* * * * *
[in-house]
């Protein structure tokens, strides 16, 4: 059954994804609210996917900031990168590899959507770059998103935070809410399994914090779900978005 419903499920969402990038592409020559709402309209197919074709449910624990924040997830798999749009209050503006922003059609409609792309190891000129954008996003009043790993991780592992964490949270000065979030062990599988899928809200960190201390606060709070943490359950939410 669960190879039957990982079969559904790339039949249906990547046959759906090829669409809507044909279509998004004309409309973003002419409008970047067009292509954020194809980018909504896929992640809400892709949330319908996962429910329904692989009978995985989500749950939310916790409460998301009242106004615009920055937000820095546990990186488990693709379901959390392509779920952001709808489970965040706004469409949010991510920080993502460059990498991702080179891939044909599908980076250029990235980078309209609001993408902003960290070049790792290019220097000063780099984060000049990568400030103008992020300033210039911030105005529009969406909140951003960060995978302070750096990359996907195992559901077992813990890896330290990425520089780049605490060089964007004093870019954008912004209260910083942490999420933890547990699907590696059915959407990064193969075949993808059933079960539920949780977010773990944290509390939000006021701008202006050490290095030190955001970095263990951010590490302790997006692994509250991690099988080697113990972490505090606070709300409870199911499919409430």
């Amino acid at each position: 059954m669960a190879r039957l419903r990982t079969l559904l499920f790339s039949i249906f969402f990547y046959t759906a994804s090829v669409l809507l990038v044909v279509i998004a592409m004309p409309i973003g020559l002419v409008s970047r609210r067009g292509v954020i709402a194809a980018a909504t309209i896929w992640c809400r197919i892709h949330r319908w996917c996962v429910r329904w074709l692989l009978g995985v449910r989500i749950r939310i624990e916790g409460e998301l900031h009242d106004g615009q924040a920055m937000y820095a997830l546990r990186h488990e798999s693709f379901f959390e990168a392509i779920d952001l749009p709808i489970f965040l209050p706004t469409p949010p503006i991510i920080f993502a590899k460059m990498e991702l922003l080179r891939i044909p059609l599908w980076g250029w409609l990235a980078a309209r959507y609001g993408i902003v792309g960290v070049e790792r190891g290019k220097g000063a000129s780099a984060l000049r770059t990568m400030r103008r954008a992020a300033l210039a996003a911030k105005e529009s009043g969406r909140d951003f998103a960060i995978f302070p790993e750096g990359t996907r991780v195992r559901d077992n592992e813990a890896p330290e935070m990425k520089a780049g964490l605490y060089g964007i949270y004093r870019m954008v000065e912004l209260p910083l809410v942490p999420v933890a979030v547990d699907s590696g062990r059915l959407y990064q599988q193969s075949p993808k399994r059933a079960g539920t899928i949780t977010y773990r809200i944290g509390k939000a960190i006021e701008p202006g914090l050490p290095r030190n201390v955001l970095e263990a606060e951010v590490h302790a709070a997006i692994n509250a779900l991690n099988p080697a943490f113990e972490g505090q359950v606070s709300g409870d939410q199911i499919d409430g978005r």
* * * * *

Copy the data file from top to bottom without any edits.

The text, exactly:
[in-house]
């Protein structure tokens, strides 16, 4: 059954994804609210996917900031990168590899959507770059998103935070809410399994914090779900978005 419903499920969402990038592409020559709402309209197919074709449910624990924040997830798999749009209050503006922003059609409609792309190891000129954008996003009043790993991780592992964490949270000065979030062990599988899928809200960190201390606060709070943490359950939410 669960190879039957990982079969559904790339039949249906990547046959759906090829669409809507044909279509998004004309409309973003002419409008970047067009292509954020194809980018909504896929992640809400892709949330319908996962429910329904692989009978995985989500749950939310916790409460998301009242106004615009920055937000820095546990990186488990693709379901959390392509779920952001709808489970965040706004469409949010991510920080993502460059990498991702080179891939044909599908980076250029990235980078309209609001993408902003960290070049790792290019220097000063780099984060000049990568400030103008992020300033210039911030105005529009969406909140951003960060995978302070750096990359996907195992559901077992813990890896330290990425520089780049605490060089964007004093870019954008912004209260910083942490999420933890547990699907590696059915959407990064193969075949993808059933079960539920949780977010773990944290509390939000006021701008202006050490290095030190955001970095263990951010590490302790997006692994509250991690099988080697113990972490505090606070709300409870199911499919409430």
């Amino acid at each position: 059954m669960a190879r039957l419903r990982t079969l559904l499920f790339s039949i249906f969402f990547y046959t759906a994804s090829v669409l809507l990038v044909v279509i998004a592409m004309p409309i973003g020559l002419v409008s970047r609210r067009g292509v954020i709402a194809a980018a909504t309209i896929w992640c809400r197919i892709h949330r319908w996917c996962v429910r329904w074709l692989l009978g995985v449910r989500i749950r939310i624990e916790g409460e998301l900031h009242d106004g615009q924040a920055m937000y820095a997830l546990r990186h488990e798999s693709f379901f959390e990168a392509i779920d952001l749009p709808i489970f965040l209050p706004t469409p949010p503006i991510i920080f993502a590899k460059m990498e991702l922003l080179r891939i044909p059609l599908w980076g250029w409609l990235a980078a309209r959507y609001g993408i902003v792309g960290v070049e790792r190891g290019k220097g000063a000129s780099a984060l000049r770059t990568m400030r103008r954008a992020a300033l210039a996003a911030k105005e529009s009043g969406r909140d951003f998103a960060i995978f302070p790993e750096g990359t996907r991780v195992r559901d077992n592992e813990a890896p330290e935070m990425k520089a780049g964490l605490y060089g964007i949270y004093r870019m954008v000065e912004l209260p910083l809410v942490p999420v933890a979030v547990d699907s590696g062990r059915l959407y990064q599988q193969s075949p993808k399994r059933a079960g539920t899928i949780t977010y773990r809200i944290g509390k939000a960190i006021e701008p202006g914090l050490p290095r030190n201390v955001l970095e263990a606060e951010v590490h302790a709070a997006i692994n509250a779900l991690n099988p080697a943490f113990e972490g505090q359950v606070s709300g409870d939410q199911i499919d409430g978005r």